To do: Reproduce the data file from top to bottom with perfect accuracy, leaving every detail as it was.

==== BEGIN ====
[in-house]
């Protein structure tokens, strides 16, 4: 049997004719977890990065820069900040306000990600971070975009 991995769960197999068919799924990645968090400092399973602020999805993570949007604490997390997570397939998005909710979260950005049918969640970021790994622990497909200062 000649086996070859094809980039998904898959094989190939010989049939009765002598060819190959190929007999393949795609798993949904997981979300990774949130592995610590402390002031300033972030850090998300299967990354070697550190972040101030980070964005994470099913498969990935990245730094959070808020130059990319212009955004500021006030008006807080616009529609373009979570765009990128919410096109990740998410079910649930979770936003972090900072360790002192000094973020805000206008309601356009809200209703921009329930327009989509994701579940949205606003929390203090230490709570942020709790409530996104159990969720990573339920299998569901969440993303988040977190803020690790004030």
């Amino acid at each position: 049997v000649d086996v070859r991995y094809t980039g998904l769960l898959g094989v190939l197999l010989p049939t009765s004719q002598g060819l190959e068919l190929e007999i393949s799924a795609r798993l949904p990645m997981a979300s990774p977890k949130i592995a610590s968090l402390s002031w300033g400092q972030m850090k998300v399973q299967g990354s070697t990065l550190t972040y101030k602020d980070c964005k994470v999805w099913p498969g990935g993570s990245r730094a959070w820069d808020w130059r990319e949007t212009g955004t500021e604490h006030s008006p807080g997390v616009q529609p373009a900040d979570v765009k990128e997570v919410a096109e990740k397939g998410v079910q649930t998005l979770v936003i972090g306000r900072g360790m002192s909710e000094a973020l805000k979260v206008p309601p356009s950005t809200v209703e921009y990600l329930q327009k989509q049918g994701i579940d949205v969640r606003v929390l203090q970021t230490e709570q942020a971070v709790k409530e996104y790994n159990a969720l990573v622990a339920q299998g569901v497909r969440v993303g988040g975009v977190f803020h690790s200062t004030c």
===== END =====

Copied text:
[in-house]
């Protein structure tokens, strides 16, 4: 049997004719977890990065820069900040306000990600971070975009 991995769960197999068919799924990645968090400092399973602020999805993570949007604490997390997570397939998005909710979260950005049918969640970021790994622990497909200062 000649086996070859094809980039998904898959094989190939010989049939009765002598060819190959190929007999393949795609798993949904997981979300990774949130592995610590402390002031300033972030850090998300299967990354070697550190972040101030980070964005994470099913498969990935990245730094959070808020130059990319212009955004500021006030008006807080616009529609373009979570765009990128919410096109990740998410079910649930979770936003972090900072360790002192000094973020805000206008309601356009809200209703921009329930327009989509994701579940949205606003929390203090230490709570942020709790409530996104159990969720990573339920299998569901969440993303988040977190803020690790004030």
């Amino acid at each position: 049997v000649d086996v070859r991995y094809t980039g998904l769960l898959g094989v190939l197999l010989p049939t009765s004719q002598g060819l190959e068919l190929e007999i393949s799924a795609r798993l949904p990645m997981a979300s990774p977890k949130i592995a610590s968090l402390s002031w300033g400092q972030m850090k998300v399973q299967g990354s070697t990065l550190t972040y101030k602020d980070c964005k994470v999805w099913p498969g990935g993570s990245r730094a959070w820069d808020w130059r990319e949007t212009g955004t500021e604490h006030s008006p807080g997390v616009q529609p373009a900040d979570v765009k990128e997570v919410a096109e990740k397939g998410v079910q649930t998005l979770v936003i972090g306000r900072g360790m002192s909710e000094a973020l805000k979260v206008p309601p356009s950005t809200v209703e921009y990600l329930q327009k989509q049918g994701i579940d949205v969640r606003v929390l203090q970021t230490e709570q942020a971070v709790k409530e996104y790994n159990a969720l990573v622990a339920q299998g569901v497909r969440v993303g988040g975009v977190f803020h690790s200062t004030c």